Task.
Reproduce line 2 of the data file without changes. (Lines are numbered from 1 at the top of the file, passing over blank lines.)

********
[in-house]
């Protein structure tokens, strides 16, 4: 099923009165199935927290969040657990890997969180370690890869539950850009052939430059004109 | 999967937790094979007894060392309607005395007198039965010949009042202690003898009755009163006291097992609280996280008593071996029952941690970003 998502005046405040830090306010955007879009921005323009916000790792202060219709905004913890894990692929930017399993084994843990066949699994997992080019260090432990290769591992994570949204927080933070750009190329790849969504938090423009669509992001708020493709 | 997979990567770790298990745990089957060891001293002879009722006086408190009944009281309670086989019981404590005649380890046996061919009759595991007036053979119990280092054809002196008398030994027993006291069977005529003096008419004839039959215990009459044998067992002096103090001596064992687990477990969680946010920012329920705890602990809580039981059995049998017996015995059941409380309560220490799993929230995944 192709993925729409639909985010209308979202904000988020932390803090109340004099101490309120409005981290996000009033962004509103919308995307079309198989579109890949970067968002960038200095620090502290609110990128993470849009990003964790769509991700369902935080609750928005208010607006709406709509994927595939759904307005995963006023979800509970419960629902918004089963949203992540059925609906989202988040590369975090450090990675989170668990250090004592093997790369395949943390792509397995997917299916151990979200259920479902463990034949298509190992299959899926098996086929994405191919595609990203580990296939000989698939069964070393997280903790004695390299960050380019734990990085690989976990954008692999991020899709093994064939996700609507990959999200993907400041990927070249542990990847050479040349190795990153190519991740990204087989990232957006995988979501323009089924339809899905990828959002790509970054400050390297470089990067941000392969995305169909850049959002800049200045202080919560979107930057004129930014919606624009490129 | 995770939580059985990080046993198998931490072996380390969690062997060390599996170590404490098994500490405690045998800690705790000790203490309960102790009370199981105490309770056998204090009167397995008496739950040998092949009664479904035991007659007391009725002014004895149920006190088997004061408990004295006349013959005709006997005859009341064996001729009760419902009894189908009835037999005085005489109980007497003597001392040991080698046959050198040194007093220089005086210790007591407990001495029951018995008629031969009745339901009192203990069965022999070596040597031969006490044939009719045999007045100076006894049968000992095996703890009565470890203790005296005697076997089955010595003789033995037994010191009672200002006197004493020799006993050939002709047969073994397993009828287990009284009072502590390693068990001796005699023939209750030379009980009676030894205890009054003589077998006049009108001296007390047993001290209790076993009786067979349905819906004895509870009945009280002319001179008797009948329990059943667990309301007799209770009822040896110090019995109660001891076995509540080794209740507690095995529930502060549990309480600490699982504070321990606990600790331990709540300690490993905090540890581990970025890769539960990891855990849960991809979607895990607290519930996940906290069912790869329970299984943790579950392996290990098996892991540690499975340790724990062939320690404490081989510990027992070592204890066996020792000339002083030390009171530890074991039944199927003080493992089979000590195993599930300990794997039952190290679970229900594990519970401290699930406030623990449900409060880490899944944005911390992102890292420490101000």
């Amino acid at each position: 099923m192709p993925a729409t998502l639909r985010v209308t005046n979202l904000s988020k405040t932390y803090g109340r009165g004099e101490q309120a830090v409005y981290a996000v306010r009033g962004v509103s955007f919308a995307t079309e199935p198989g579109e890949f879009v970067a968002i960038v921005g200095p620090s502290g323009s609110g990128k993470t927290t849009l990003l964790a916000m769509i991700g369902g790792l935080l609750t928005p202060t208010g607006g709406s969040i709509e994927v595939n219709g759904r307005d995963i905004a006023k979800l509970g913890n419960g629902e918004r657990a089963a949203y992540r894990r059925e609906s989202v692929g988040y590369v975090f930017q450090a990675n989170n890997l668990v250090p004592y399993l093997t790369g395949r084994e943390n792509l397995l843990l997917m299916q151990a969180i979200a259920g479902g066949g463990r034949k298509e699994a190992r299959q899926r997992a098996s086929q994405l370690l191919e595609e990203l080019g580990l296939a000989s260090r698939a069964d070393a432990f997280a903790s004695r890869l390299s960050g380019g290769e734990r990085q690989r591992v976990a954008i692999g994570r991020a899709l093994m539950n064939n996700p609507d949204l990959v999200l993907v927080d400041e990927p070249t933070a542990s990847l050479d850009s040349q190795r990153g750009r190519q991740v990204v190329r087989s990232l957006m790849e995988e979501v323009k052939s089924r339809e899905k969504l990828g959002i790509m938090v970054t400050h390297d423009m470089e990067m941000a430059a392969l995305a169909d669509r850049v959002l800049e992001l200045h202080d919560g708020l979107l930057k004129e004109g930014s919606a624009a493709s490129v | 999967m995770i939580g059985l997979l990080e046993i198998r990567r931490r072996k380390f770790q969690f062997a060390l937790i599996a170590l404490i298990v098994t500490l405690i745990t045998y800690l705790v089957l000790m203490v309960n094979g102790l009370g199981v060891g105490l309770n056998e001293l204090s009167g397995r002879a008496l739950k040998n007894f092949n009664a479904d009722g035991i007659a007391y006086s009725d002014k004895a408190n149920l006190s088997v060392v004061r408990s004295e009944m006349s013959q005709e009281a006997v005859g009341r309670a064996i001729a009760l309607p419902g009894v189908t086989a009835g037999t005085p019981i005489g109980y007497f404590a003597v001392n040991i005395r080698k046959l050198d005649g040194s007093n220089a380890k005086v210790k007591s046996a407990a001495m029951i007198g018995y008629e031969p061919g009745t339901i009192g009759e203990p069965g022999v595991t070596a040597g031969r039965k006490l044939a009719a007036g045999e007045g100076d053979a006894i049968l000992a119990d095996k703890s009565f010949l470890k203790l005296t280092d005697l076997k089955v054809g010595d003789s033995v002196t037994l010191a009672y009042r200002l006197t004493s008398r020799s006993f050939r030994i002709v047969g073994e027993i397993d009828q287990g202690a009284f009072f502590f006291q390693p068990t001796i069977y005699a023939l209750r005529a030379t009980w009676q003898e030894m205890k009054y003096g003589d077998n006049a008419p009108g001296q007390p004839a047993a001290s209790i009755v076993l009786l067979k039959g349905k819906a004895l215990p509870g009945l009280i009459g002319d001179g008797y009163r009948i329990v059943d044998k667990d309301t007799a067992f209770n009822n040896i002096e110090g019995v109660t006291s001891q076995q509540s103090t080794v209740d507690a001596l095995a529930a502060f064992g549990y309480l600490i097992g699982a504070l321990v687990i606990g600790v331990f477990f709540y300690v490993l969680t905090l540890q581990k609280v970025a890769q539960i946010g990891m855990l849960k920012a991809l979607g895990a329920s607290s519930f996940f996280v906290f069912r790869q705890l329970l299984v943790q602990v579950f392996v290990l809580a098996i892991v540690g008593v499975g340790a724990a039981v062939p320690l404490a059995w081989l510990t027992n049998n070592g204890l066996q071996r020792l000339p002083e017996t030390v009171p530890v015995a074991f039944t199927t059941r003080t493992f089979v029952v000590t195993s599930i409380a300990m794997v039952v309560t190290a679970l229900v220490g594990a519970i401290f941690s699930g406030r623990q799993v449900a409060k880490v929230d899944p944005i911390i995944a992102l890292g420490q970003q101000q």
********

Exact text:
């Protein structure tokens, strides 16, 4: 099923009165199935927290969040657990890997969180370690890869539950850009052939430059004109 | 999967937790094979007894060392309607005395007198039965010949009042202690003898009755009163006291097992609280996280008593071996029952941690970003 998502005046405040830090306010955007879009921005323009916000790792202060219709905004913890894990692929930017399993084994843990066949699994997992080019260090432990290769591992994570949204927080933070750009190329790849969504938090423009669509992001708020493709 | 997979990567770790298990745990089957060891001293002879009722006086408190009944009281309670086989019981404590005649380890046996061919009759595991007036053979119990280092054809002196008398030994027993006291069977005529003096008419004839039959215990009459044998067992002096103090001596064992687990477990969680946010920012329920705890602990809580039981059995049998017996015995059941409380309560220490799993929230995944 192709993925729409639909985010209308979202904000988020932390803090109340004099101490309120409005981290996000009033962004509103919308995307079309198989579109890949970067968002960038200095620090502290609110990128993470849009990003964790769509991700369902935080609750928005208010607006709406709509994927595939759904307005995963006023979800509970419960629902918004089963949203992540059925609906989202988040590369975090450090990675989170668990250090004592093997790369395949943390792509397995997917299916151990979200259920479902463990034949298509190992299959899926098996086929994405191919595609990203580990296939000989698939069964070393997280903790004695390299960050380019734990990085690989976990954008692999991020899709093994064939996700609507990959999200993907400041990927070249542990990847050479040349190795990153190519991740990204087989990232957006995988979501323009089924339809899905990828959002790509970054400050390297470089990067941000392969995305169909850049959002800049200045202080919560979107930057004129930014919606624009490129 | 995770939580059985990080046993198998931490072996380390969690062997060390599996170590404490098994500490405690045998800690705790000790203490309960102790009370199981105490309770056998204090009167397995008496739950040998092949009664479904035991007659007391009725002014004895149920006190088997004061408990004295006349013959005709006997005859009341064996001729009760419902009894189908009835037999005085005489109980007497003597001392040991080698046959050198040194007093220089005086210790007591407990001495029951018995008629031969009745339901009192203990069965022999070596040597031969006490044939009719045999007045100076006894049968000992095996703890009565470890203790005296005697076997089955010595003789033995037994010191009672200002006197004493020799006993050939002709047969073994397993009828287990009284009072502590390693068990001796005699023939209750030379009980009676030894205890009054003589077998006049009108001296007390047993001290209790076993009786067979349905819906004895509870009945009280002319001179008797009948329990059943667990309301007799209770009822040896110090019995109660001891076995509540080794209740507690095995529930502060549990309480600490699982504070321990606990600790331990709540300690490993905090540890581990970025890769539960990891855990849960991809979607895990607290519930996940906290069912790869329970299984943790579950392996290990098996892991540690499975340790724990062939320690404490081989510990027992070592204890066996020792000339002083030390009171530890074991039944199927003080493992089979000590195993599930300990794997039952190290679970229900594990519970401290699930406030623990449900409060880490899944944005911390992102890292420490101000």